Plan a year of content in just a few hours

In the early nineties, Spanish TV experienced a peculiar situation between two rival channels. The competition was fierce, and one night, during the broadcast of a film, the screens suddenly went dark. Another film, completely different from the one being shown, started playing. This unplanned switch occurred because someone from Channel One noticed that Channel Two was airing a highly anticipated blockbuster film. Channel One decided to abandon their original program and try to attract viewers from Channel Two.

In more mature TV landscapes, such incidents are avoided through careful planning. TV stations typically plan their schedules a year in advance. Although not every hour or day is meticulously planned, they work in blocks, taking into account major events like sports events, religious holidays, and civic occasions such as coronations. While there is room for flexibility due to unexpected occurrences like schedule changes or obituaries, even these unexpected events are often prepared for months or even years in advance.

While you may not be a TV station, if you create content for an audience, you have a similar opportunity. Whether you’re producing a podcast, drawing a web comic, or writing a newsletter, having a regular schedule is crucial. However, there may be times when you reach your publishing day without any ideas. This can be particularly challenging if you are busy, stressed, or it’s the last task of the day. In such situations, the ideation process may suffer, and you may lack the energy to come up with new ideas.

By planning ahead, you can alleviate unnecessary stress. So, how do you go about planning your content? It’s helpful to start by dividing the year into themes. You can choose as many themes as feels right for you, but it’s beneficial to divide the year into equal parts. For example, Morning Creative is divided into three seasons: planning, execution, and reflection.

Within each season, you can further divide it into months and assign a keyword to each month. While you might not always explicitly mention these keywords, they can guide your content creation process and provide value throughout the year by considering the psychological and spiritual aspects of each season.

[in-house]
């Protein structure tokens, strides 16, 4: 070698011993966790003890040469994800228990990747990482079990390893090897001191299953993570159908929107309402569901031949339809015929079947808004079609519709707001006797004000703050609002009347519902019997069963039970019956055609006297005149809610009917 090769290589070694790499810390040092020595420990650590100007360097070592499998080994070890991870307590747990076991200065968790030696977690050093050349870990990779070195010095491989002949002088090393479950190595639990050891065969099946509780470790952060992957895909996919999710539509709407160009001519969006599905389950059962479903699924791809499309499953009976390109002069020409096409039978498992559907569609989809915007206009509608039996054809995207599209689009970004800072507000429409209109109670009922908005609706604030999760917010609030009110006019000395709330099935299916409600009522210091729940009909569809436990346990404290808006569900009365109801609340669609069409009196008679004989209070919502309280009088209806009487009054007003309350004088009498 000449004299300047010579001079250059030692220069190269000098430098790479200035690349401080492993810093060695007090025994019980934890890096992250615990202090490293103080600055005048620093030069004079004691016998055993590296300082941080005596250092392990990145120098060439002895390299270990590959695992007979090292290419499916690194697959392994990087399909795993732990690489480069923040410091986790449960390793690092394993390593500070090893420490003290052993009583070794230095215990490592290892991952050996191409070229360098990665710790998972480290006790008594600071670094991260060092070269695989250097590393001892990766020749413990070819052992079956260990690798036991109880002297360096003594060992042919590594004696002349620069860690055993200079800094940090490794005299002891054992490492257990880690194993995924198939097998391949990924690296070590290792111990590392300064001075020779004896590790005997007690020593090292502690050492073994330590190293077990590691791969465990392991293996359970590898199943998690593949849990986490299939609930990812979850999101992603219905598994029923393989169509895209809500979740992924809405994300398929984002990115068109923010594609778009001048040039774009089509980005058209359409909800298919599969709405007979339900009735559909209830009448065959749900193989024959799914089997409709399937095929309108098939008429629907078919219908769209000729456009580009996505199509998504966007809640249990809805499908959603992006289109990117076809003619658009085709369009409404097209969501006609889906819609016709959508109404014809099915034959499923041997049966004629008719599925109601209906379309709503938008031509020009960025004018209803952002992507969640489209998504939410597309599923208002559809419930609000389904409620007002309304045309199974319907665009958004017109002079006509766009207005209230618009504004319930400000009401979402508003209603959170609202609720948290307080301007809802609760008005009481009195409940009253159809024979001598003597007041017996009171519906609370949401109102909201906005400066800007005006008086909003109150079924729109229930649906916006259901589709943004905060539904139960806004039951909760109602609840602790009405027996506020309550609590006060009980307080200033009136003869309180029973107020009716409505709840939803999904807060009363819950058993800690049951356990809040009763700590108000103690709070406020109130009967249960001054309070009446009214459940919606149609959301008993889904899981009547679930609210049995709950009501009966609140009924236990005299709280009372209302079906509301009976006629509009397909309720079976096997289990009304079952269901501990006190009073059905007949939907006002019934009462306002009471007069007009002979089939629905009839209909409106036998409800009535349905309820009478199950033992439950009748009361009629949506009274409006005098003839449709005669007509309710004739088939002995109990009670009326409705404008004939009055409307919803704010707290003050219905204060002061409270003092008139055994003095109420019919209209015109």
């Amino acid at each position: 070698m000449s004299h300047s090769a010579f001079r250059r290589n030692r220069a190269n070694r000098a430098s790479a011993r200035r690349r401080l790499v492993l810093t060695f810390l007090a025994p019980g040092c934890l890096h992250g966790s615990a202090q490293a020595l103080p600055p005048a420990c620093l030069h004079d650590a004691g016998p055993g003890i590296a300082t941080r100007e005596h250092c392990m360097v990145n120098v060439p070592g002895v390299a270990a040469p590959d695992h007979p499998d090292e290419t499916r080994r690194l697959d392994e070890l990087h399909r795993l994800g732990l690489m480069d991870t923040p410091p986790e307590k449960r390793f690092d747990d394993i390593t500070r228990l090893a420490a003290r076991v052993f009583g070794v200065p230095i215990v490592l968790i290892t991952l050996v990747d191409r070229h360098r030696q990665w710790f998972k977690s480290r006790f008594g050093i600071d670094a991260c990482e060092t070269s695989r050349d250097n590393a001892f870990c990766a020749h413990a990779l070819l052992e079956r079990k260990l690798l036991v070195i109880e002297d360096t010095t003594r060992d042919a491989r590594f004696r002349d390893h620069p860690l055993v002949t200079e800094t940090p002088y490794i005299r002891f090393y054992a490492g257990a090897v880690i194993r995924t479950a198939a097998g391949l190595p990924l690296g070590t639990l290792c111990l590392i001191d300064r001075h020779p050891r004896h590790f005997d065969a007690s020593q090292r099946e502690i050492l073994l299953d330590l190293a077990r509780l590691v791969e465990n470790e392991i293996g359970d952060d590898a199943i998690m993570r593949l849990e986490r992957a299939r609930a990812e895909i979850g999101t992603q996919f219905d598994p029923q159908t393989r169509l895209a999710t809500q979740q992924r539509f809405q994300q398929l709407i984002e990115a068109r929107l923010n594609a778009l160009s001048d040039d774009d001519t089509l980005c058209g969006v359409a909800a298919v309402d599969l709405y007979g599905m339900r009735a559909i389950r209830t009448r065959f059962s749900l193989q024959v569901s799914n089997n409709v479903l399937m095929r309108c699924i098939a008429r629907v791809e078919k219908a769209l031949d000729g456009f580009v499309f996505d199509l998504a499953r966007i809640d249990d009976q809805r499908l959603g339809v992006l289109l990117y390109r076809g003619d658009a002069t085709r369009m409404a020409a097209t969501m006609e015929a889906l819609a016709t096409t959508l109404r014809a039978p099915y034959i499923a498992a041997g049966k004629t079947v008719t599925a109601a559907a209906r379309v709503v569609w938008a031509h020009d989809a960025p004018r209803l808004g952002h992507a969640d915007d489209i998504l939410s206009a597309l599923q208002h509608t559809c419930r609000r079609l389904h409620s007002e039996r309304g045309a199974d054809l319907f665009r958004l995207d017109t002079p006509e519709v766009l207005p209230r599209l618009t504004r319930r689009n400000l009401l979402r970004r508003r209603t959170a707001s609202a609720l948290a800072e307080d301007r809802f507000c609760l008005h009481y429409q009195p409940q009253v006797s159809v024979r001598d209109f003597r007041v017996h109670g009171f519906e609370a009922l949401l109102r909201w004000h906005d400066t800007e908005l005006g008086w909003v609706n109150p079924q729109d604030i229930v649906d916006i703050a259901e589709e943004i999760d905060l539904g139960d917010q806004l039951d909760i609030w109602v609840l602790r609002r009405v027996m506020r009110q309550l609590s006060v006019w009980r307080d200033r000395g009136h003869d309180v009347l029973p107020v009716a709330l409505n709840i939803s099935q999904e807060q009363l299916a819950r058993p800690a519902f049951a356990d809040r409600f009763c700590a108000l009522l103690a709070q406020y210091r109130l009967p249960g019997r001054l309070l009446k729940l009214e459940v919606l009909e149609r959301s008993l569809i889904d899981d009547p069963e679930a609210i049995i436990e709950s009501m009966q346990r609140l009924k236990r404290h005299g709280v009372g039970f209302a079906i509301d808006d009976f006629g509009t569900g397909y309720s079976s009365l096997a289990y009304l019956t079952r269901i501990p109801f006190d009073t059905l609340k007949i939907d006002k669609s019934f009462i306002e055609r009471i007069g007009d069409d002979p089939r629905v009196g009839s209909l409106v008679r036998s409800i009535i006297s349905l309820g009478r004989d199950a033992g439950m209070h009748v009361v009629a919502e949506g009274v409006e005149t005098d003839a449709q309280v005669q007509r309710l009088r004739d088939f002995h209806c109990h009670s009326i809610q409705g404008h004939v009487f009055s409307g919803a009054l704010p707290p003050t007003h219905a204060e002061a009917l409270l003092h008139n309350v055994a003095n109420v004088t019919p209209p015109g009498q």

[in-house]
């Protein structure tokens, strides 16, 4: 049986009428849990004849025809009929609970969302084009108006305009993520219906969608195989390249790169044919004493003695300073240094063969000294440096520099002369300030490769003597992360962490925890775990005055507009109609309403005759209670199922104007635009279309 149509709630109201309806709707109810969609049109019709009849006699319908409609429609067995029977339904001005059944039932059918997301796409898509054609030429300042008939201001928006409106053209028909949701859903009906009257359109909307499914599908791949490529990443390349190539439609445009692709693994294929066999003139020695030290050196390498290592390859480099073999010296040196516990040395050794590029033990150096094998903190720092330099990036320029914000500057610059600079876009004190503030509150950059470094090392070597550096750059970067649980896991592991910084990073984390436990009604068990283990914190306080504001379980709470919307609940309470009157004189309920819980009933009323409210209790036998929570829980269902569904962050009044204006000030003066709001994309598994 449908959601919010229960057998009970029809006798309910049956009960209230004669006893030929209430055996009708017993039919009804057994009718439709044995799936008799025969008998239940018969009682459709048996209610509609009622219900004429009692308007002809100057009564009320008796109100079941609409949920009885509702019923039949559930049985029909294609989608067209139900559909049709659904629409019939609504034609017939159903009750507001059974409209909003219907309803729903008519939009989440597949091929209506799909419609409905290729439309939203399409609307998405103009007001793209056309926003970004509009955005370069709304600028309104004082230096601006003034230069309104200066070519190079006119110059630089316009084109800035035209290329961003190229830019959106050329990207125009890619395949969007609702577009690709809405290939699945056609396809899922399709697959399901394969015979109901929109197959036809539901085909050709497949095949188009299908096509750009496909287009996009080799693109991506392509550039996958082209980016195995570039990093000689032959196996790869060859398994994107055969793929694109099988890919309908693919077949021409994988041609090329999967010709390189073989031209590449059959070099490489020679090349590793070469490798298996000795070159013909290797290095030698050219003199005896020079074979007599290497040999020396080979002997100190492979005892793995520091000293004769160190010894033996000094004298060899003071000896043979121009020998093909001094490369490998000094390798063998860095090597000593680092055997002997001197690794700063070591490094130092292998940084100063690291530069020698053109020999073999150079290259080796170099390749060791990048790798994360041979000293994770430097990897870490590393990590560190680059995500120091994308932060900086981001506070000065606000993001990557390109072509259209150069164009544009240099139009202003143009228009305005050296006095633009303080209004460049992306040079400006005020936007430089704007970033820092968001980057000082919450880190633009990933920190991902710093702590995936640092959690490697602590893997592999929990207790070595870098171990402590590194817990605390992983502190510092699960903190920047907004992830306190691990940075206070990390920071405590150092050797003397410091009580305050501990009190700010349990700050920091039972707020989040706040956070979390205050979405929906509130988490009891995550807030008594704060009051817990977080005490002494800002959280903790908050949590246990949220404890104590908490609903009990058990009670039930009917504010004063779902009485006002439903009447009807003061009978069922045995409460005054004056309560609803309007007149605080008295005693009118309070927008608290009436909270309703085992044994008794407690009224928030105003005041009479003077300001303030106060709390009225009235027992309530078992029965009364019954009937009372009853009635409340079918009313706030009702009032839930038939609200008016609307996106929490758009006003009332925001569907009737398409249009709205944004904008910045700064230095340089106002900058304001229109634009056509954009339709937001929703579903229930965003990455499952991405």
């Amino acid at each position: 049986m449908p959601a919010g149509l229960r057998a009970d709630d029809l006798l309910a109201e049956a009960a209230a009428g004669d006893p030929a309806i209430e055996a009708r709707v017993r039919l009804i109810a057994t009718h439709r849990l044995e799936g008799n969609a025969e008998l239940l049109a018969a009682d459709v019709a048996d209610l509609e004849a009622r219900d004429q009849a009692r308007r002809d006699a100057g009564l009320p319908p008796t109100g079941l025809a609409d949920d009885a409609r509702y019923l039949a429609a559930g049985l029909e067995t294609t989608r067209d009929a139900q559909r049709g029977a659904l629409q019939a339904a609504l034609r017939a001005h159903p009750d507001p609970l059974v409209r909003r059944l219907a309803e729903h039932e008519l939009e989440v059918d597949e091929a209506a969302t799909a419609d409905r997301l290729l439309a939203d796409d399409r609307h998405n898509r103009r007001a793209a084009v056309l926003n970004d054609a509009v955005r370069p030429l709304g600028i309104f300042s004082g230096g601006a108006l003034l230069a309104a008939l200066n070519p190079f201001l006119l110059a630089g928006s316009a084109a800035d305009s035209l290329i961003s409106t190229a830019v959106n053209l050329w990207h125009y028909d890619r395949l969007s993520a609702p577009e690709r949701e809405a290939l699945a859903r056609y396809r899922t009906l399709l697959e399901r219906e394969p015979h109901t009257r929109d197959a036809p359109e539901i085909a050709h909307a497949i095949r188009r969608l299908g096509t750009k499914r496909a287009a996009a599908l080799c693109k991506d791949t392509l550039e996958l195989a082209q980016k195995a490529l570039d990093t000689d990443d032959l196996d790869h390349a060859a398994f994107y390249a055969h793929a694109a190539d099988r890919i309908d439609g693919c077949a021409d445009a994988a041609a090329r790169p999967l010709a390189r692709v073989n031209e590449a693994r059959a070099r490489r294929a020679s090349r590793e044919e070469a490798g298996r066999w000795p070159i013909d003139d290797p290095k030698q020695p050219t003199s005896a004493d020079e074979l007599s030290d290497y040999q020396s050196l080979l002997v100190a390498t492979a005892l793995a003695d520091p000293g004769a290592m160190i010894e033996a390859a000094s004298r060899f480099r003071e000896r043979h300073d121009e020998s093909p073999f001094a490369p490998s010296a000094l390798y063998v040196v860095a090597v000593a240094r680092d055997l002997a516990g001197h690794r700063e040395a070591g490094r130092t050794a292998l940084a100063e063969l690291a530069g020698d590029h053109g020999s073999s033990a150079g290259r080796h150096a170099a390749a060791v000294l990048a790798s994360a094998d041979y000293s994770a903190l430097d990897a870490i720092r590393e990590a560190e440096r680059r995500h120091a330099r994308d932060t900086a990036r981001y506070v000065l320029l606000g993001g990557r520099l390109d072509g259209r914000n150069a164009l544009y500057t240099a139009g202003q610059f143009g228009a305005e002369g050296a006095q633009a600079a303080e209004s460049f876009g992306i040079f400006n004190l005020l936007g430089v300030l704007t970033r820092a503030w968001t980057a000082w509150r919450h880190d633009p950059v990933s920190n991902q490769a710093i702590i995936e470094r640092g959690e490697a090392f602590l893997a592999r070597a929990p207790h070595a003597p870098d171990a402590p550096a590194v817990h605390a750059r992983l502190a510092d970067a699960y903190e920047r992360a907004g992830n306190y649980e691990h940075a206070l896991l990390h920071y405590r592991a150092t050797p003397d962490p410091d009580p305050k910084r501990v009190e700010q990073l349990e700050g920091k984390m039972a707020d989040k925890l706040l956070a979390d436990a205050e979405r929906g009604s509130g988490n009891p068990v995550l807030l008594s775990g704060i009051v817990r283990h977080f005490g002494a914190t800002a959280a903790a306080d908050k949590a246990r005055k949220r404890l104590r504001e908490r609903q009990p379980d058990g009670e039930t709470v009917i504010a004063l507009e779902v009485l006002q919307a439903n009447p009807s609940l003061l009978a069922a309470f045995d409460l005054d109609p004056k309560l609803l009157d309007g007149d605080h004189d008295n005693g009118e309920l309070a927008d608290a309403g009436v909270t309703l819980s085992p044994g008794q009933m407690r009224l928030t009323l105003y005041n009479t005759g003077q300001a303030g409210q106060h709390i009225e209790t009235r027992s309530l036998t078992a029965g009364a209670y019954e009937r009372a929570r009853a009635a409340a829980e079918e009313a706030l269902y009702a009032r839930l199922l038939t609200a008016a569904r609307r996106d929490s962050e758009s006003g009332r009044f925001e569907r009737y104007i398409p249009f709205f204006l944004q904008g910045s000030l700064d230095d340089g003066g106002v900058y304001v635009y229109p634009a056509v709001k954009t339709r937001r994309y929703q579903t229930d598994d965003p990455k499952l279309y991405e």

You can also use the calendar to plan content around international days or other significant events. Additionally, you can include end-of-season reflections to summarize key learnings and provide extra content without having to create a new episode or piece of work.

Another approach is to use the story circle method, inspired by Dan Harmon’s storytelling technique. This method involves breaking a story into manageable chunks, divided into eight parts. It follows the hero’s journey, where the character starts in their comfort zone, experiences a need, enters an unfamiliar situation to search for what they want, faces challenges, obtains what they were seeking, pays a price for it, returns home changed, and starts a new cycle.

Now, let’s put all of this into practice. Start by dividing the year into equal parts, such as months. Plan your first month in detail, and have a general sense of the themes for the next 11 months. As you approach the end of each month, start planning for the next one. If possible, try to plan a couple of months in advance to allow for flexibility and unexpected events.

When you get an idea for content, consider where it fits within the overall cycle and theme. Maintain a spreadsheet, Trello board, or Notion database to organize your ideas and create a content calendar. As new ideas come to mind, slot them into appropriate months or themes, saving you from scrambling for ideas when the time comes. Once you establish this planning habit, you will feel more in control of your content creation process.

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